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Hundreds of Government Agencies Have Opened Threads Accounts

Within the first 24 hours of the social media platform’s launch, many government agencies and officials are already active on the Twitter competitor Threads. Is it the future of social media?

The homepage of Meta's new Threads app
Less than 24 hours after the launch of Meta’s new social media platform Threads, at least 250 verified and unverified local and state government accounts have been created on the app, gaining a collective following of more than 80,000 people.

According to Meta CEO Mark Zuckerberg, the platform reached 70 million downloads by July 7. The new app was built by the Instagram team to foster public conversations and share text updates up to 500 characters long. Users can also post links, photos and videos up to five minutes in length.

Government Technology analyzed the Threads platform for government agency activity and accounts, identifying hundreds of local, state and national government agencies that have already set up accounts on the Twitter competitor. Some have simply posted curious welcome messages, while others are already using the platform to share public information.
Cities were the most common type of government agencies to create accounts in the first 24 hours, followed by school districts, police departments and public libraries.


Government Technology conducted a non-comprehensive review of government accounts and found many agencies have not yet been verified on the platform. Out of more than 250 accounts identified that claimed to belong to government agencies, less than half had been verified.
As the platform is linked to Instagram, accounts already verified on that platform are automatically verified on Threads. Meta also offers a paid subscription program that includes a verified badge, additional account protections and direct account support.

In the first 24 hours of the platform’s launch, government-affiliated accounts that were already verified typically had larger followings than those that did not: Unverified accounts had an average of 191 followers compared to an average of 595 followers on verified government accounts.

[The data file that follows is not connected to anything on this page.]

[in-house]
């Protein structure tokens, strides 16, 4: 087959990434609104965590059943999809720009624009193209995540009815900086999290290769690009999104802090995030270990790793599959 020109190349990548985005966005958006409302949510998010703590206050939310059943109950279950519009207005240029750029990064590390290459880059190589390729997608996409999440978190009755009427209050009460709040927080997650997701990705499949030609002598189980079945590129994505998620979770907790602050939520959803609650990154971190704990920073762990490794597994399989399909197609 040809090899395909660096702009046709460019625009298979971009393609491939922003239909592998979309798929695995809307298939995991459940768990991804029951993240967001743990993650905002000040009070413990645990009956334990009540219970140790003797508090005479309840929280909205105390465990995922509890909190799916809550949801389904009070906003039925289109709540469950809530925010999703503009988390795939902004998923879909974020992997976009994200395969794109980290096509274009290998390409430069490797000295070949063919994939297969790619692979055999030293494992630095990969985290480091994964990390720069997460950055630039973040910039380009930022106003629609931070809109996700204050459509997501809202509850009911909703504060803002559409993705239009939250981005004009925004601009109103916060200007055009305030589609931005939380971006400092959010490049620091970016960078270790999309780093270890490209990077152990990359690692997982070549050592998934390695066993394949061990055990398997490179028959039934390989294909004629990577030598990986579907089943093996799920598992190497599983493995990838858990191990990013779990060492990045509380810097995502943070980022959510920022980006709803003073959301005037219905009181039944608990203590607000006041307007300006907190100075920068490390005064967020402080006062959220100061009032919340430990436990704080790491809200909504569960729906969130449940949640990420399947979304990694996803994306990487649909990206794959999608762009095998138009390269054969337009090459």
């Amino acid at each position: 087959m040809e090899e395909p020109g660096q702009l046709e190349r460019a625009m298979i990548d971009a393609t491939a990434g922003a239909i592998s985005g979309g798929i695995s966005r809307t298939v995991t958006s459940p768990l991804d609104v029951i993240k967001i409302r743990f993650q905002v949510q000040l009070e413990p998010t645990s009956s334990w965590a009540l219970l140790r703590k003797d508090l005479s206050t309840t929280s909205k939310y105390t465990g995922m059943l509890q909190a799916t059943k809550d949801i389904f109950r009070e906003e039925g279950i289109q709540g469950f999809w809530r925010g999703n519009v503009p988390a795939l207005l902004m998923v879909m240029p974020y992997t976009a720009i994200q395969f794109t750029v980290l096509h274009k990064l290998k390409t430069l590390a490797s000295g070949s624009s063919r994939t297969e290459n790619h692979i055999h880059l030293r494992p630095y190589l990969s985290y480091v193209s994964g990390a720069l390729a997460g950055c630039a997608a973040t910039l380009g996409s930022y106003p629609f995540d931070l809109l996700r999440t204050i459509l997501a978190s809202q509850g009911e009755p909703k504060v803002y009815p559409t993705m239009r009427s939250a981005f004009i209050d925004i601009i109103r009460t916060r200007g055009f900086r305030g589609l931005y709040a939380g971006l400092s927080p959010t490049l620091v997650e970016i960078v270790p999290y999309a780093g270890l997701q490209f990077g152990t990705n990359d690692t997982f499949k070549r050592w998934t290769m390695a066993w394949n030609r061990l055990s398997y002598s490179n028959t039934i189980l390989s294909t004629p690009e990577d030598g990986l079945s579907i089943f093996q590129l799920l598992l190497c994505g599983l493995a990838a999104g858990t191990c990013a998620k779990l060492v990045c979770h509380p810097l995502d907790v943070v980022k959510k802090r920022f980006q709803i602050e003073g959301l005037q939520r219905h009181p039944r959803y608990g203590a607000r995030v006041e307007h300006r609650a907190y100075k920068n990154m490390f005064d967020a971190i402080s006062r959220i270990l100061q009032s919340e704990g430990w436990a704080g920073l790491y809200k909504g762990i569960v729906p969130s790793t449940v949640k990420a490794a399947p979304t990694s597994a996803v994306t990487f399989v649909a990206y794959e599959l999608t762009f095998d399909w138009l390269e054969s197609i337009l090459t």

Meta stresses that Threads was created as a platform for “sharing text updates and joining public conversations.”

According to a blog post, Meta “built Threads with tools to enable positive, productive conversations.” Instagram’s Community Guidelines will be enforced on the app. The new platform also marks a milestone for Meta as its first app developed to be compatible with an open social networking protocol.

It’s what Meta is calling a new era of “diverse and interconnected networks.” The company shared that it plans to work with ActivityPub, the the open social networking protocol created by the World Wide Web Consortium (W3C), so that people using compatible apps will be able to follow and interact with people on Threads without having a Threads account. The goal is that posts from Threads will be accessible from other apps, allowing posters to reach new people with no added effort.


As of July 6, the verified government accounts with the largest followings belonged to the Miami-Dade County government, the city of Tampa, Fla., and the city of Boston.
Agencies seem to have a variety of plans for the new platform. Many have already started using it to share information and updates to constituents. Meanwhile, some fire, police and sheriff’s departments have posted a large amount of recruitment information. The Phoenix Police Department even created a verified recruiting page.

Only time will tell if Threads becomes a crucial messaging platform for government agencies to reach their communities.

“Feels like the beginning of something special, but we’ve got a lot of work ahead to build out the app,” Zuckerberg posted on his Threads account.
Nikki Davidson is a data reporter for Government Technology. She’s covered government and technology news as a video, newspaper, magazine and digital journalist for media outlets across the country. She’s based in Monterey, Calif.